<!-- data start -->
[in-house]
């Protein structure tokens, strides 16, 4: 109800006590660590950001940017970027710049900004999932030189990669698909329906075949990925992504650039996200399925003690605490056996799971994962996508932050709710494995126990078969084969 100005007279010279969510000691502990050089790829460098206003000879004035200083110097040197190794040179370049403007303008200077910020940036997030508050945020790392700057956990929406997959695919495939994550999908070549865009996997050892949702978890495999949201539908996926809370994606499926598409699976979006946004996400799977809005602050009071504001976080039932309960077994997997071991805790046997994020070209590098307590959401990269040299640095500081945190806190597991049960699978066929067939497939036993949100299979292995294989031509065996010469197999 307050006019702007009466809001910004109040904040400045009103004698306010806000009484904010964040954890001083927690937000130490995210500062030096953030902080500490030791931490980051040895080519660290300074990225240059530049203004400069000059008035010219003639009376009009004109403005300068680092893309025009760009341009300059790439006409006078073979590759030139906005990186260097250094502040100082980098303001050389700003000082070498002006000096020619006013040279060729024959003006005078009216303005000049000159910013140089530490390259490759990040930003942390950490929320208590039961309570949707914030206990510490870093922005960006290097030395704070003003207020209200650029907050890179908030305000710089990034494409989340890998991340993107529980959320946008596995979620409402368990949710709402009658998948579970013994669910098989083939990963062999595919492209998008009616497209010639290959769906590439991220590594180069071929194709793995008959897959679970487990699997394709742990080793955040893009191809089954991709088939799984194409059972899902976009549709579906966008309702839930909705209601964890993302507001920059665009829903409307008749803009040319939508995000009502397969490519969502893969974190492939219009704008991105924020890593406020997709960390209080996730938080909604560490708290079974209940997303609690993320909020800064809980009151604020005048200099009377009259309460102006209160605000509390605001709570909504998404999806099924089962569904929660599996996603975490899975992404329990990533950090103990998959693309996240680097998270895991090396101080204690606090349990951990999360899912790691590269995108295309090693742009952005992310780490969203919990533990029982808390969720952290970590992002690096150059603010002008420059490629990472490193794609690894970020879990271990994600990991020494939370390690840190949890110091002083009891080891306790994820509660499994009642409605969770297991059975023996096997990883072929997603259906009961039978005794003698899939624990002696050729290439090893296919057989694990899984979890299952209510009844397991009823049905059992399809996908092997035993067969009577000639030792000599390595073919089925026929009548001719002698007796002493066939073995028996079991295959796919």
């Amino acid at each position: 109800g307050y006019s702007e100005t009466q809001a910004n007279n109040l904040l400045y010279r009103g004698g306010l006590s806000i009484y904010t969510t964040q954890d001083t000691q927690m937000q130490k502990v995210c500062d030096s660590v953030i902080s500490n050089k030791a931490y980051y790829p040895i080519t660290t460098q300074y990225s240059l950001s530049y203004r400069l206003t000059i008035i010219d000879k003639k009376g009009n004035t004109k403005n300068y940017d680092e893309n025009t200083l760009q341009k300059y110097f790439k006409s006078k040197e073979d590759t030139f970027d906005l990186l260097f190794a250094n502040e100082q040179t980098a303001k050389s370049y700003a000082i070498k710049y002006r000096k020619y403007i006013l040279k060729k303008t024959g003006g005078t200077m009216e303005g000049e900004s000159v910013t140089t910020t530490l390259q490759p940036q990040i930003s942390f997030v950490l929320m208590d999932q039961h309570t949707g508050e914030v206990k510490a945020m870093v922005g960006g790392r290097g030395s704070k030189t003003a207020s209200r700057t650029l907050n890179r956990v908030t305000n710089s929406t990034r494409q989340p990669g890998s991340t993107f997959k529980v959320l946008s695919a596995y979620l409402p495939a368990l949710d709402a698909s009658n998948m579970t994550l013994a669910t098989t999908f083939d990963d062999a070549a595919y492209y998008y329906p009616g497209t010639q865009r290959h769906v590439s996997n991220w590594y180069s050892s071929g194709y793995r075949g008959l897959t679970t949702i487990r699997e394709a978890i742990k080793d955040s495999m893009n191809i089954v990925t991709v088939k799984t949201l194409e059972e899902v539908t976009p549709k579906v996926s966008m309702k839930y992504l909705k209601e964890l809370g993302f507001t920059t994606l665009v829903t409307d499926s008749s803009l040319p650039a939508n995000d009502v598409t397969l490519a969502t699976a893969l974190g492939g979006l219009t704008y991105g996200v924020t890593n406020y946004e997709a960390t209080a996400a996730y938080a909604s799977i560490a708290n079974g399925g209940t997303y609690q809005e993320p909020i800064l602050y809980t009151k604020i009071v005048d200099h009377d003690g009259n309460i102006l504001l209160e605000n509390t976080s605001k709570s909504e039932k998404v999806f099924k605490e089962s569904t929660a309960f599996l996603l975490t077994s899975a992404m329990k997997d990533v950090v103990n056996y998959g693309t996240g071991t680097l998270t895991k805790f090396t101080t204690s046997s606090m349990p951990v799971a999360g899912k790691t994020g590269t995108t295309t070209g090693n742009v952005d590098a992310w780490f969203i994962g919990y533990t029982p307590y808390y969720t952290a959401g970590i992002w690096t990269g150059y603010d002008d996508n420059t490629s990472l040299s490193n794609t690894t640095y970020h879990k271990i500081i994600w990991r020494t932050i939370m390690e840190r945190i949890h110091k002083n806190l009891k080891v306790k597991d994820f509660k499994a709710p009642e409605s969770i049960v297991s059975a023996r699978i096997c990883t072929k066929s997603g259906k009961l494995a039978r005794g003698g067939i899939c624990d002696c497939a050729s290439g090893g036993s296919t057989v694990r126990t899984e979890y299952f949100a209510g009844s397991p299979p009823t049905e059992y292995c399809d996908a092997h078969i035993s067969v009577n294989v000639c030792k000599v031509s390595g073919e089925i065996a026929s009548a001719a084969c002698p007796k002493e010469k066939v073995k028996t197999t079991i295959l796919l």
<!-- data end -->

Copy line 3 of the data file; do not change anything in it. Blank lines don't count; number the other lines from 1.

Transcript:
């Amino acid at each position: 109800g307050y006019s702007e100005t009466q809001a910004n007279n109040l904040l400045y010279r009103g004698g306010l006590s806000i009484y904010t969510t964040q954890d001083t000691q927690m937000q130490k502990v995210c500062d030096s660590v953030i902080s500490n050089k030791a931490y980051y790829p040895i080519t660290t460098q300074y990225s240059l950001s530049y203004r400069l206003t000059i008035i010219d000879k003639k009376g009009n004035t004109k403005n300068y940017d680092e893309n025009t200083l760009q341009k300059y110097f790439k006409s006078k040197e073979d590759t030139f970027d906005l990186l260097f190794a250094n502040e100082q040179t980098a303001k050389s370049y700003a000082i070498k710049y002006r000096k020619y403007i006013l040279k060729k303008t024959g003006g005078t200077m009216e303005g000049e900004s000159v910013t140089t910020t530490l390259q490759p940036q990040i930003s942390f997030v950490l929320m208590d999932q039961h309570t949707g508050e914030v206990k510490a945020m870093v922005g960006g790392r290097g030395s704070k030189t003003a207020s209200r700057t650029l907050n890179r956990v908030t305000n710089s929406t990034r494409q989340p990669g890998s991340t993107f997959k529980v959320l946008s695919a596995y979620l409402p495939a368990l949710d709402a698909s009658n998948m579970t994550l013994a669910t098989t999908f083939d990963d062999a070549a595919y492209y998008y329906p009616g497209t010639q865009r290959h769906v590439s996997n991220w590594y180069s050892s071929g194709y793995r075949g008959l897959t679970t949702i487990r699997e394709a978890i742990k080793d955040s495999m893009n191809i089954v990925t991709v088939k799984t949201l194409e059972e899902v539908t976009p549709k579906v996926s966008m309702k839930y992504l909705k209601e964890l809370g993302f507001t920059t994606l665009v829903t409307d499926s008749s803009l040319p650039a939508n995000d009502v598409t397969l490519a969502t699976a893969l974190g492939g979006l219009t704008y991105g996200v924020t890593n406020y946004e997709a960390t209080a996400a996730y938080a909604s799977i560490a708290n079974g399925g209940t997303y609690q809005e993320p909020i800064l602050y809980t009151k604020i009071v005048d200099h009377d003690g009259n309460i102006l504001l209160e605000n509390t976080s605001k709570s909504e039932k998404v999806f099924k605490e089962s569904t929660a309960f599996l996603l975490t077994s899975a992404m329990k997997d990533v950090v103990n056996y998959g693309t996240g071991t680097l998270t895991k805790f090396t101080t204690s046997s606090m349990p951990v799971a999360g899912k790691t994020g590269t995108t295309t070209g090693n742009v952005d590098a992310w780490f969203i994962g919990y533990t029982p307590y808390y969720t952290a959401g970590i992002w690096t990269g150059y603010d002008d996508n420059t490629s990472l040299s490193n794609t690894t640095y970020h879990k271990i500081i994600w990991r020494t932050i939370m390690e840190r945190i949890h110091k002083n806190l009891k080891v306790k597991d994820f509660k499994a709710p009642e409605s969770i049960v297991s059975a023996r699978i096997c990883t072929k066929s997603g259906k009961l494995a039978r005794g003698g067939i899939c624990d002696c497939a050729s290439g090893g036993s296919t057989v694990r126990t899984e979890y299952f949100a209510g009844s397991p299979p009823t049905e059992y292995c399809d996908a092997h078969i035993s067969v009577n294989v000639c030792k000599v031509s390595g073919e089925i065996a026929s009548a001719a084969c002698p007796k002493e010469k066939v073995k028996t197999t079991i295959l796919l």